All of the ten genes of influenza A virus H5N1 were obtained by RT-PCR from H5N1 infected A549 cells and constructed into pCMV-Flag2A vector to generate IV-gene expressing plasmids (Flag2A-HA, Flag2A-NA, Flag2A-NP, Flag2A-NS1 Flag2A-NS2, Flag2A-M1, Flag2A-M2, Flag2A-PA, Flag2A-PB1, Flag2A-PB2) using specific pairs of primers for each influenza A virus gene as follows: HA: 5′- ACGGGATCCGATGGAGAAAATAGTGCTT -3′ (sense), 5′- ACGCTCGAGTGAACTCACAAATTTA -3′ (antisense); NA: 5′-GCGGAATTCTATGAATCCAAATCAGAAGATAATAAC-3′ (sense), 5′- AAAGGGCCCCTACTTGTCAATGGTGAATGG -3′ (antisense); NP: 5′- AAAGGATCCCATGGCGTCTCAAGGCACC -3′ (sense), 5′- ACCGAATTCTTAATTGTCATACTCC -3′ (antisense); NS1: 5′- ACAGGATCCGATGGATTCCAACACTGTGTC -3′ (sense), 5′- CTTGAATTCTCAGCCACCTTATTTC -3′ (antisense); NS2: 5′- ACAGGATCCGATGGATTCCAACACTGTGTC -3′ (sense), 5′- CTAGGGCCCATCATTAAATAAGCTGAAACGA -3′ (antisense); M1: 5′- TCTGAATTCGATGAGTCTTCTAAC -3′ (sense), 5′- TTAGGGCCCGCAACAACAAGAGGATCACT -3′ (antisense); M2: 5′- TCTGAATTCGATGAGTCTTCTAAC -3′ (sense), 5′- TTTCTCGAGGGTAGTTTTTTACTCCAAT -3′ (antisense); PA: 5′- AATGGATCCTATGGAAGACTTTGTGCGAC -3′ (sense), 5′- CAGGGGCCCTACTTCAGTGCATGTGCGAG -3′ (antisense); PB1: 5′- CAAACGGATCCCATGGATGTCAATCCGAC -3′ (sense), 5′- CAAGAAGCTTTCACTATTTCTGCCGTCTG -3′ (antisense); PB2; 5′- GCAAAAGCAGGTCAAATATA -3′ (sense), 5′- GTTTTTAAACAATTCGACACTA -3′ (antisense); IL-32 siRNA plasmid was constructed by ligating the corresponding pairs of oligonucleotide to pSilencer™ 2.1-U6 neo (Ambion, Inc., Augstin, TX, USA) based on the sequences described previously [28]. All constructs was confirmed by DNA sequencing.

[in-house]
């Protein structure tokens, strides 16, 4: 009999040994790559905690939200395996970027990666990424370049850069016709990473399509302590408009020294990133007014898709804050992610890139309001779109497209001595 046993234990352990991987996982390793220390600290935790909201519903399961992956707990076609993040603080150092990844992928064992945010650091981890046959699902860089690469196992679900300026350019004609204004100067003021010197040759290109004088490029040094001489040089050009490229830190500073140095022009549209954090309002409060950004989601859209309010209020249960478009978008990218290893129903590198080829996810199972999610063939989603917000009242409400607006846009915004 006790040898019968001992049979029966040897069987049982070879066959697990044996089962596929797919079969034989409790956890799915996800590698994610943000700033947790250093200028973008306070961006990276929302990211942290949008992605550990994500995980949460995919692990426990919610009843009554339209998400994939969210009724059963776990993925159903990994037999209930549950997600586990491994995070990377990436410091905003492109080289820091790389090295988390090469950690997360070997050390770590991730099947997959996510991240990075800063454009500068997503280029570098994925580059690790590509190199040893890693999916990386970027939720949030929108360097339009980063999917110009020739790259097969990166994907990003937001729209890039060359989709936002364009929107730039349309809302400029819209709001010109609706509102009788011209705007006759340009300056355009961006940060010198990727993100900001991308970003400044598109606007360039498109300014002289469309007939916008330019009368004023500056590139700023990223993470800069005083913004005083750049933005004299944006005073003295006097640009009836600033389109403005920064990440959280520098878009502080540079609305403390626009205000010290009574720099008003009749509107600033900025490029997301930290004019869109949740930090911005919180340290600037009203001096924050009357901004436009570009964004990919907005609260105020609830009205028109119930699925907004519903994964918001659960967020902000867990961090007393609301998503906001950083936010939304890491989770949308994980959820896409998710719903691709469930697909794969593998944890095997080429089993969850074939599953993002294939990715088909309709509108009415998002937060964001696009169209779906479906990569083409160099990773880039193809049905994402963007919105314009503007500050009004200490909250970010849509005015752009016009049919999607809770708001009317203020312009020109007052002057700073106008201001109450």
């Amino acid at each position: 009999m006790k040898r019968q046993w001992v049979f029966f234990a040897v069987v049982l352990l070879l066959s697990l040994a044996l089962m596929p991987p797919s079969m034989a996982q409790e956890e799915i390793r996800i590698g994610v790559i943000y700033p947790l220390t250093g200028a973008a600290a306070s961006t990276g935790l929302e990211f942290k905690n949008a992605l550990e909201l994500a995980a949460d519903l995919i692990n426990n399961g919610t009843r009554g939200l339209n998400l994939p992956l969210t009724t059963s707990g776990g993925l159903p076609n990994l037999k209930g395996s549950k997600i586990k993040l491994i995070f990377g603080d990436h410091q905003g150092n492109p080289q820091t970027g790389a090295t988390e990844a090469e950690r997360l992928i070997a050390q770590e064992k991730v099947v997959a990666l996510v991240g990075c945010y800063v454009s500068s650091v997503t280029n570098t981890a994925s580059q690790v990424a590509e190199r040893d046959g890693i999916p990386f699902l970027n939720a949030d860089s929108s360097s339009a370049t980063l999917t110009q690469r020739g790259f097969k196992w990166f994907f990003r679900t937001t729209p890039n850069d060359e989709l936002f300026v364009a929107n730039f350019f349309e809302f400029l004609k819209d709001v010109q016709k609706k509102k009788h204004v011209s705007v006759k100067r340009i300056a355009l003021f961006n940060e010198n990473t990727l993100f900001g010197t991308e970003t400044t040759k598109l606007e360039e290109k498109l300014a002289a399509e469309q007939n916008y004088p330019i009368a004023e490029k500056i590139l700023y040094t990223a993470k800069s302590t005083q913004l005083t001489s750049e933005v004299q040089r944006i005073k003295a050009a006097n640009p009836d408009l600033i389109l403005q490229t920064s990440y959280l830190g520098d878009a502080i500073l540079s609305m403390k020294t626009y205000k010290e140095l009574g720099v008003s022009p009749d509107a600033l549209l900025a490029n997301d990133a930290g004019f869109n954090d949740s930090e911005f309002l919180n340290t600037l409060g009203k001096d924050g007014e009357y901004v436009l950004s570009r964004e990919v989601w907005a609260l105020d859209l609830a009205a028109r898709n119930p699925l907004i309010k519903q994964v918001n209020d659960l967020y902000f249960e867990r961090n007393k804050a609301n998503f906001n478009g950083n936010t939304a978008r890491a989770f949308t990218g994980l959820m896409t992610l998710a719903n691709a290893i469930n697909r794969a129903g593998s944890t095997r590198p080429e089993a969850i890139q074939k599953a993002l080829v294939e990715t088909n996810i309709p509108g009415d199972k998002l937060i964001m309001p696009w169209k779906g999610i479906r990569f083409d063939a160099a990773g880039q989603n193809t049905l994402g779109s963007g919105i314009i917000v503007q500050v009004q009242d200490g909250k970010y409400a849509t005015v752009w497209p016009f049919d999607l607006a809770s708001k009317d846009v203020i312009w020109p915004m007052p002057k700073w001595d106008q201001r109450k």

Monoclonal mouse antibody against human COX-2 was purchased from Cayman Chemical Company (Ann Arbor, MI, USA). Polyclonal goat antibody against human IL-32 was purchased from R&D Systems, Inc. USA. Polyclonal goat antibody specific for human β-actin (SC-1616) were purchased from Santa Cruz Biotechnology, Inc (Santa Cruz, CA, USA).